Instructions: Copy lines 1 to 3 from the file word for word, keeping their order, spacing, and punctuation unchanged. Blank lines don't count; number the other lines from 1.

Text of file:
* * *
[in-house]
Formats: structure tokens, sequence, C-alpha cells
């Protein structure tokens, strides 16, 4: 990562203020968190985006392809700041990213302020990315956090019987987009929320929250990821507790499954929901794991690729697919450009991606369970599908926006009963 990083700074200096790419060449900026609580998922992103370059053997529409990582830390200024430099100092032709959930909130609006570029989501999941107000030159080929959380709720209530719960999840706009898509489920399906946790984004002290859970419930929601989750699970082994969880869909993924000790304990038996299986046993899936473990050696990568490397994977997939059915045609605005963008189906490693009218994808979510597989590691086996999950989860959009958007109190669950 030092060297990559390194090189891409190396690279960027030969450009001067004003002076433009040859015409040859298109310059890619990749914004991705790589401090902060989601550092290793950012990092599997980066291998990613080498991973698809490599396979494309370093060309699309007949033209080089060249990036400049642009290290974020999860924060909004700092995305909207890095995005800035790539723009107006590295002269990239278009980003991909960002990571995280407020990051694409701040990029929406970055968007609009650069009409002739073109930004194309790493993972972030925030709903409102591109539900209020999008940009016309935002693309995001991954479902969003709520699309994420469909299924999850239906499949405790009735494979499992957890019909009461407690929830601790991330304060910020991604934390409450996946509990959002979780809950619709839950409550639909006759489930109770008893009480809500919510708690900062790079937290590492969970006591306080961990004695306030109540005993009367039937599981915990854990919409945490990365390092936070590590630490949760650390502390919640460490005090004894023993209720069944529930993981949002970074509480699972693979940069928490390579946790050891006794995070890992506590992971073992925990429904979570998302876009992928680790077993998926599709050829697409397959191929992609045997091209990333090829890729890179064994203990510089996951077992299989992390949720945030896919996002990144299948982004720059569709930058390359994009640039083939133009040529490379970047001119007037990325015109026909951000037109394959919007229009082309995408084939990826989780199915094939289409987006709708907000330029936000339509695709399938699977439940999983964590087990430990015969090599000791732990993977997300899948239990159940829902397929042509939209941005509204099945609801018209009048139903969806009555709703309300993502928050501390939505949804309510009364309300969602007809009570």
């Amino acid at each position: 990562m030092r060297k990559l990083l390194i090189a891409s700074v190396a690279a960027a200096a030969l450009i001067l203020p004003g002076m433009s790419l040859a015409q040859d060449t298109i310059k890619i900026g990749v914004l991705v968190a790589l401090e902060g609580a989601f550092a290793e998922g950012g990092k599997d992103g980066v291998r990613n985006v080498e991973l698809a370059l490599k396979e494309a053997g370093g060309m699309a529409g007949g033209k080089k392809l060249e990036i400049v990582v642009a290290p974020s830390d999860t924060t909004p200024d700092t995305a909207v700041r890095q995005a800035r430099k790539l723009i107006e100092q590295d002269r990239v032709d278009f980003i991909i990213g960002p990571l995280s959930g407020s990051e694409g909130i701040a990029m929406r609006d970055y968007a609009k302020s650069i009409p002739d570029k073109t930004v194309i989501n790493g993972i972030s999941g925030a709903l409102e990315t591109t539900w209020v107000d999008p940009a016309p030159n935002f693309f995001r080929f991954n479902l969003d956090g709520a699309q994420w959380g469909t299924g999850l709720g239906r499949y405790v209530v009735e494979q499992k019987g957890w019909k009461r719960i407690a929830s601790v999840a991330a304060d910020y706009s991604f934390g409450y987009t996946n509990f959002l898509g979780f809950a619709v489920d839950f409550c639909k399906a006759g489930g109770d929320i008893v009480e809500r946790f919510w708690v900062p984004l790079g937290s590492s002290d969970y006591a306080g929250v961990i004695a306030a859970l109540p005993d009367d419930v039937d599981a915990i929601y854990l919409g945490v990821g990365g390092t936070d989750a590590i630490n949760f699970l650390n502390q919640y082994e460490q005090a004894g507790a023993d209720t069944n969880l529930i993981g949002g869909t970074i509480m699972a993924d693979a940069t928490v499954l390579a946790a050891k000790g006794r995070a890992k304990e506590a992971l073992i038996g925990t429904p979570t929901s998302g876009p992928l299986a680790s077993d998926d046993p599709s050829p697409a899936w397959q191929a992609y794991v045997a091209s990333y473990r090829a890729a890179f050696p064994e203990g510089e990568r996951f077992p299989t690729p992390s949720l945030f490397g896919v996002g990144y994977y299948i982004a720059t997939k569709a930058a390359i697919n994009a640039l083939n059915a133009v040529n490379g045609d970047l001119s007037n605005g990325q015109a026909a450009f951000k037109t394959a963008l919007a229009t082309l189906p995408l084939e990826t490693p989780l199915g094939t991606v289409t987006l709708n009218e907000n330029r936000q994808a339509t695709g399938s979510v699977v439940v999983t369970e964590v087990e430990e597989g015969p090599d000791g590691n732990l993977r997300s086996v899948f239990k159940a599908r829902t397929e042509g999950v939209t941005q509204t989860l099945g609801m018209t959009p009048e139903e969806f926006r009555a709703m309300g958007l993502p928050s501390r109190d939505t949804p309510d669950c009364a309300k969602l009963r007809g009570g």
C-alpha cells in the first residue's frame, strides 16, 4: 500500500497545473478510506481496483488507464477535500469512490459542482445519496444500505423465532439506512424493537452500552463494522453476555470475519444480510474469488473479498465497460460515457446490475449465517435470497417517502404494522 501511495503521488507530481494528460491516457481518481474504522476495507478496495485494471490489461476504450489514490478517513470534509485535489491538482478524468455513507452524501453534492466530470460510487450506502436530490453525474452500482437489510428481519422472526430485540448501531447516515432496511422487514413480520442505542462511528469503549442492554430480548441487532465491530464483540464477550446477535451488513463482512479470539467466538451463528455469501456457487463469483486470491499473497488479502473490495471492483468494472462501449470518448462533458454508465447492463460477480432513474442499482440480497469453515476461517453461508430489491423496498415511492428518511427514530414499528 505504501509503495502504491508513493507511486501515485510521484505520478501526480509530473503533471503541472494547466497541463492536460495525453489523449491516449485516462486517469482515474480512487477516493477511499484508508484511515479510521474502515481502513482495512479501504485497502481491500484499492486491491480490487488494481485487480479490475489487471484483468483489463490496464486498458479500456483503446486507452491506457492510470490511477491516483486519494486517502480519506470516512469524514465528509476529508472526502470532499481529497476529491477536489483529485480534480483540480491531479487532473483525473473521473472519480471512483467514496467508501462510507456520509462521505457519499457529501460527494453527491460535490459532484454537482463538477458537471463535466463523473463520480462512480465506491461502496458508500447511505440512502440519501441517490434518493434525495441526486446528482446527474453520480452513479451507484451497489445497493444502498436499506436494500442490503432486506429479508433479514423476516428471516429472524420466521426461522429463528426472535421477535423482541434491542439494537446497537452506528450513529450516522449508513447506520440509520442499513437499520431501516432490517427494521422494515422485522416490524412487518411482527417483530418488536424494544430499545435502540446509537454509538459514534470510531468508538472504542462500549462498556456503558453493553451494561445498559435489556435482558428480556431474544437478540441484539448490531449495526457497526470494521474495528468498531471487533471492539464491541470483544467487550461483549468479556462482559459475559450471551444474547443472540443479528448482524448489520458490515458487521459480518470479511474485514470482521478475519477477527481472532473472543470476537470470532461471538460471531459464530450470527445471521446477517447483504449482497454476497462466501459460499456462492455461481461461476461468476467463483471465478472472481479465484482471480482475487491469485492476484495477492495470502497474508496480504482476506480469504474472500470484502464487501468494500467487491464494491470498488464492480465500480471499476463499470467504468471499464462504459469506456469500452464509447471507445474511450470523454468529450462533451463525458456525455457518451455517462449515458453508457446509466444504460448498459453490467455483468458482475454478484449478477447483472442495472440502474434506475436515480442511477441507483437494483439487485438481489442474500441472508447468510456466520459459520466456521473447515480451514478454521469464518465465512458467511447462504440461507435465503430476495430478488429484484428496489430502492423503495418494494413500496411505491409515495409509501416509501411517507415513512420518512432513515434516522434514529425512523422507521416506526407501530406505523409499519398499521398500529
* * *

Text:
[in-house]
Formats: structure tokens, sequence, C-alpha cells
């Protein structure tokens, strides 16, 4: 990562203020968190985006392809700041990213302020990315956090019987987009929320929250990821507790499954929901794991690729697919450009991606369970599908926006009963 990083700074200096790419060449900026609580998922992103370059053997529409990582830390200024430099100092032709959930909130609006570029989501999941107000030159080929959380709720209530719960999840706009898509489920399906946790984004002290859970419930929601989750699970082994969880869909993924000790304990038996299986046993899936473990050696990568490397994977997939059915045609605005963008189906490693009218994808979510597989590691086996999950989860959009958007109190669950 030092060297990559390194090189891409190396690279960027030969450009001067004003002076433009040859015409040859298109310059890619990749914004991705790589401090902060989601550092290793950012990092599997980066291998990613080498991973698809490599396979494309370093060309699309007949033209080089060249990036400049642009290290974020999860924060909004700092995305909207890095995005800035790539723009107006590295002269990239278009980003991909960002990571995280407020990051694409701040990029929406970055968007609009650069009409002739073109930004194309790493993972972030925030709903409102591109539900209020999008940009016309935002693309995001991954479902969003709520699309994420469909299924999850239906499949405790009735494979499992957890019909009461407690929830601790991330304060910020991604934390409450996946509990959002979780809950619709839950409550639909006759489930109770008893009480809500919510708690900062790079937290590492969970006591306080961990004695306030109540005993009367039937599981915990854990919409945490990365390092936070590590630490949760650390502390919640460490005090004894023993209720069944529930993981949002970074509480699972693979940069928490390579946790050891006794995070890992506590992971073992925990429904979570998302876009992928680790077993998926599709050829697409397959191929992609045997091209990333090829890729890179064994203990510089996951077992299989992390949720945030896919996002990144299948982004720059569709930058390359994009640039083939133009040529490379970047001119007037990325015109026909951000037109394959919007229009082309995408084939990826989780199915094939289409987006709708907000330029936000339509695709399938699977439940999983964590087990430990015969090599000791732990993977997300899948239990159940829902397929042509939209941005509204099945609801018209009048139903969806009555709703309300993502928050501390939505949804309510009364309300969602007809009570």